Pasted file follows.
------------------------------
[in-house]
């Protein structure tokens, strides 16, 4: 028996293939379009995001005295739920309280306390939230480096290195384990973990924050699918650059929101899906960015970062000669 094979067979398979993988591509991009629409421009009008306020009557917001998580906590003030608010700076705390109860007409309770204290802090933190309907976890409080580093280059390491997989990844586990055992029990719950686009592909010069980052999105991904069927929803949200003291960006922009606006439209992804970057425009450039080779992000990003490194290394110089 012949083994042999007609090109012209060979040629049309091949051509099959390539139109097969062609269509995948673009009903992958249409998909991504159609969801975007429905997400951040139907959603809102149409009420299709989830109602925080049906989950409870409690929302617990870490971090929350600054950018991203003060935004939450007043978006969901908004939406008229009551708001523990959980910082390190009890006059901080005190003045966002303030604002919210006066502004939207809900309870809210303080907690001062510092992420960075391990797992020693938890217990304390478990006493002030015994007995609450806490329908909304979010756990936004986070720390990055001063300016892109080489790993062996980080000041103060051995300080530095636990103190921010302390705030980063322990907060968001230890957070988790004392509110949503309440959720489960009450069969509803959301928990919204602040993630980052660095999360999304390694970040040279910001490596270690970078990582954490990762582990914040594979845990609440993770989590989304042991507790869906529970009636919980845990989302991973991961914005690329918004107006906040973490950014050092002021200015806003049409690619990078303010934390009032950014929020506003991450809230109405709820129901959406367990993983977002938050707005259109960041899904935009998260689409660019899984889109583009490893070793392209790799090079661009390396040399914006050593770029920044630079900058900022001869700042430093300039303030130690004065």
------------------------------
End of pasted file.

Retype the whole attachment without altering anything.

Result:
[in-house]
């Protein structure tokens, strides 16, 4: 028996293939379009995001005295739920309280306390939230480096290195384990973990924050699918650059929101899906960015970062000669 094979067979398979993988591509991009629409421009009008306020009557917001998580906590003030608010700076705390109860007409309770204290802090933190309907976890409080580093280059390491997989990844586990055992029990719950686009592909010069980052999105991904069927929803949200003291960006922009606006439209992804970057425009450039080779992000990003490194290394110089 012949083994042999007609090109012209060979040629049309091949051509099959390539139109097969062609269509995948673009009903992958249409998909991504159609969801975007429905997400951040139907959603809102149409009420299709989830109602925080049906989950409870409690929302617990870490971090929350600054950018991203003060935004939450007043978006969901908004939406008229009551708001523990959980910082390190009890006059901080005190003045966002303030604002919210006066502004939207809900309870809210303080907690001062510092992420960075391990797992020693938890217990304390478990006493002030015994007995609450806490329908909304979010756990936004986070720390990055001063300016892109080489790993062996980080000041103060051995300080530095636990103190921010302390705030980063322990907060968001230890957070988790004392509110949503309440959720489960009450069969509803959301928990919204602040993630980052660095999360999304390694970040040279910001490596270690970078990582954490990762582990914040594979845990609440993770989590989304042991507790869906529970009636919980845990989302991973991961914005690329918004107006906040973490950014050092002021200015806003049409690619990078303010934390009032950014929020506003991450809230109405709820129901959406367990993983977002938050707005259109960041899904935009998260689409660019899984889109583009490893070793392209790799090079661009390396040399914006050593770029920044630079900058900022001869700042430093300039303030130690004065």